2023: General Skilled Migration Program Update

In much welcomed news for international students, the Australian Government have this week announced their allocations of on-and-offshore applications for each Australian State and Territory in 2022/23 as part of the General Skilled Migration Program (GSM).

In positive news for graduates, we’ve seen the allocations greatly increase with Victoria, New South Wales, South Australia, and Queensland notably uplifting their number year-on-year.

As widely reported, Australia is calling out for skilled migrants due to major skills shortages across all industries, hence it is the right time apply for it. Based on these updates, applicants will still need to complete relevant skills assessments and tests to qualify as normal but can take reassurance that the need is there and appears to be ever increasing.

To ensure you understand the lay of the land, we’ve put together a quick run-down on the 2023 General Skilled Migration Program:

How does it work?

The General Skilled Migration (GSM) Program is designed to attract skilled migrants to critical occupations where no Australian workers are available and make a significant contribution to the Australian economy.  Every year, all states and territories receive quotas from the government, based on which each jurisdiction nominates skilled and business migrants for the Skilled Nominated visa Subclass 190 and the Skilled Work Regional (Provisional) visa Subclass 491.

The program plays an important role in development through providing skills and labour which can’t be sourced locally, as well as encouraging investment and promoting local spending.

What has happened in the past?

With flow-ons from COVID and closed borders, the last quotas were challenging for graduates due to limited allocations and invitations, which were largely for only ‘target’ sectors.

Importantly, we’ve seen State and Territories Skilled Nominated Visas increase substantially since 2021, with an initial planning level of 11,200 allocations in 2021-22 that increased to 20,000 in 2022-23.

More essentially this figure swelled to just shy of 50k allocations (49,160 to be exact) announced this week as part of the GSM program update.

What does this mean?

As mentioned, it’s great news for those wanting to apply for skilled migration visas! We’ve seen the allocations greatly increase with Victoria, New South Wales, South Australia, and Queensland uplifting their number year-on-year.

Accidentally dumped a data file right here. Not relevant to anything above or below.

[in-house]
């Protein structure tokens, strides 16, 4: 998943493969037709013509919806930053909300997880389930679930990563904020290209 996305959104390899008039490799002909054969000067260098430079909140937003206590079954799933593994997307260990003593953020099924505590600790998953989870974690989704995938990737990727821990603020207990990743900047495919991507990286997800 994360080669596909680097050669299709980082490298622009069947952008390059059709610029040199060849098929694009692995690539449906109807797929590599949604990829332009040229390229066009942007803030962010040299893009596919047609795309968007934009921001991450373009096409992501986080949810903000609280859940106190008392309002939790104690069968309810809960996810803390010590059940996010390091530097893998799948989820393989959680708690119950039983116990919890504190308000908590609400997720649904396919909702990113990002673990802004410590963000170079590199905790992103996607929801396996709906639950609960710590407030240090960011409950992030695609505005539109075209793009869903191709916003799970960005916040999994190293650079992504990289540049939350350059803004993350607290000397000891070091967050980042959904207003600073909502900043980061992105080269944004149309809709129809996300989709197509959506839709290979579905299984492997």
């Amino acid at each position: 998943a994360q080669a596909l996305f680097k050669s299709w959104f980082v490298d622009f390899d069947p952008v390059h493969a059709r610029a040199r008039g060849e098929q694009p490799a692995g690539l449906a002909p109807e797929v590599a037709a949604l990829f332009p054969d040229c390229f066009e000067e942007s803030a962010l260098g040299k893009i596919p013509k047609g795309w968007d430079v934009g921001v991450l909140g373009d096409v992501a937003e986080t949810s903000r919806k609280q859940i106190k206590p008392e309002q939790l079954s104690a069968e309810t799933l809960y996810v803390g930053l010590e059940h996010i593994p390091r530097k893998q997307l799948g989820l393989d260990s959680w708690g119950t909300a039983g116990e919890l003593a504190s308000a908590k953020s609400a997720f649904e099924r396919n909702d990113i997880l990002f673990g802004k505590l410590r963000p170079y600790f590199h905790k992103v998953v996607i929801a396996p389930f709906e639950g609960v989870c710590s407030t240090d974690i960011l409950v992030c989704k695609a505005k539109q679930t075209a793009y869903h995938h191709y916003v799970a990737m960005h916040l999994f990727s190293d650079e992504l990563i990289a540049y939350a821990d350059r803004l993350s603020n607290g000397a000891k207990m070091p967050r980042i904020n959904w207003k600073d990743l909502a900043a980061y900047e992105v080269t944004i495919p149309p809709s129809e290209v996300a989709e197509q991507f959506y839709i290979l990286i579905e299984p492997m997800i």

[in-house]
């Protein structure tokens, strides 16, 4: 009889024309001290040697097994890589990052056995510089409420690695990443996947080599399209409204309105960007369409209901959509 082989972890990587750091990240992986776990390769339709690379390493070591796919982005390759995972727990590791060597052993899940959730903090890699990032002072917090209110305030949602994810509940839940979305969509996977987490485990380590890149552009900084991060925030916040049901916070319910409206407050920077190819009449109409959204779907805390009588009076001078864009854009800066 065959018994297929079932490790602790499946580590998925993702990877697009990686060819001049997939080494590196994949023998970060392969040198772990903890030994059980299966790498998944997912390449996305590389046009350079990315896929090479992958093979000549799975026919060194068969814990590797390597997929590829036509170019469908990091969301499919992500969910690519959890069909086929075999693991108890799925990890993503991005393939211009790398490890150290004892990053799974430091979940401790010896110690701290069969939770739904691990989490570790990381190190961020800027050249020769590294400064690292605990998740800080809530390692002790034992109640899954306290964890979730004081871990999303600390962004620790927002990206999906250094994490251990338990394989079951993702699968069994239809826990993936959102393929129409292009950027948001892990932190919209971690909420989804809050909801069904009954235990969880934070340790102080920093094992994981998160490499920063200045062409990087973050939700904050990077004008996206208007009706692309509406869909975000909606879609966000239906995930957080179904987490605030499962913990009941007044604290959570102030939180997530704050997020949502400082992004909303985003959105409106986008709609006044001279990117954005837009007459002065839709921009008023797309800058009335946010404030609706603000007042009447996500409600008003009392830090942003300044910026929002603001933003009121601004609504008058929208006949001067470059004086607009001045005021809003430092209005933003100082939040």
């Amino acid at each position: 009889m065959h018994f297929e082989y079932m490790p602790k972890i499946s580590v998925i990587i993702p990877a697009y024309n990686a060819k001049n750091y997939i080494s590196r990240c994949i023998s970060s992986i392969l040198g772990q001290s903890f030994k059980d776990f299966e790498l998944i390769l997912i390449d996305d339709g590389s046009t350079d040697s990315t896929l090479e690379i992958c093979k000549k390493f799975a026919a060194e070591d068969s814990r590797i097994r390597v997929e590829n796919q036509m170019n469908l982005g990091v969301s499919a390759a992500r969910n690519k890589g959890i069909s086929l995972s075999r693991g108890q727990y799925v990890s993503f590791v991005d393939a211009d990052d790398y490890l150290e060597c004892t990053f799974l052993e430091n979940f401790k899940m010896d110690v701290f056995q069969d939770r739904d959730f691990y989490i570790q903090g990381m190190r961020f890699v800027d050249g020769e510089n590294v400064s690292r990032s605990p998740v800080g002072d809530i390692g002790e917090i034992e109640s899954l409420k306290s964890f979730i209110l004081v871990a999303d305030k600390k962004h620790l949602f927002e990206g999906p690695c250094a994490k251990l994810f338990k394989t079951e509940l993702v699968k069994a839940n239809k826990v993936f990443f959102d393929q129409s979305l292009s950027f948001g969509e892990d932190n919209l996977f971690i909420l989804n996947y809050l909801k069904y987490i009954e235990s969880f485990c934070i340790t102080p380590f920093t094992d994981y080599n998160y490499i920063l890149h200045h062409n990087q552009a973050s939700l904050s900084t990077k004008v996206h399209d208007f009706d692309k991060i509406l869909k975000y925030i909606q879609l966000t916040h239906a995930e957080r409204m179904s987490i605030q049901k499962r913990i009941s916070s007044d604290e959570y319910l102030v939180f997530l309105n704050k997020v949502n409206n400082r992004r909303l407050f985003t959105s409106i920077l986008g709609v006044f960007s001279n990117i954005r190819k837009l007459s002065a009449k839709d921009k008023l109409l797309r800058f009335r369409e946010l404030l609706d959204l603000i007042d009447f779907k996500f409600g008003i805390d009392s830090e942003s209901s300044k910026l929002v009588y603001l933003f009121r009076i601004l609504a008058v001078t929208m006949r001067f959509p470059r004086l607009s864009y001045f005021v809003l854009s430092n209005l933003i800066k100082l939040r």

In my opinion, we’ll see the movement of graduates between states and territories decrease after such significant movement in previous years, as Victoria and NSW’s quotas are now the largest. This was previously relevant in Victoria and NSW with graduates moving to other locations in Australia to obtain their Subclass 190 or 491 visas and achieve permanent resident (PR) in Australia due to limited quotas.

For specific details on the allocated GSM quotas for each State and Territory in 2023 refer to: https://immi.homeaffairs.gov.au/what-we-do/migration-program-planning-levels

How can I secure a place?

Due to the high volume of applicants, it’s always about taking the extra steps to get ahead and set your application apart from the crowd.

I will flag, to be consider for a place the minimum required points for Expression Of Interest (EOI) is 65 points (amongst other criteria), but the reality is due to the volume submitted in each jurisdiction, to be invited applicants generally need more points than the minimum 65.

Having a job in your field of study will continue to be very important for applications thus graduates should explore all opportunities to make this a reality. A professional year is an excellent way to enhance employability skills and get the foot in the door with companies via an internship that could lead to a job offer.

Stay focused on overall employability outcomes with both PY’s and visa applications as it will be critical in helping you achieve the end goal of staying in Australia permanently.

Keep in mind there are reports that migration caps could be further increased due to the skills shortages across the country – we’ve got our fingers crossed as this would be a tremendous result for graduates, as much as it would be for Australian businesses, who are crying out for the help!

As always, for more information regarding the GSM Program, please refer to the Home Affairs website or consult a Registered Migration Agent for specific/tailored advice on your own situation.

Jose Ponce
Head of Strategic Partnerships, Gradability
MARN 2014926

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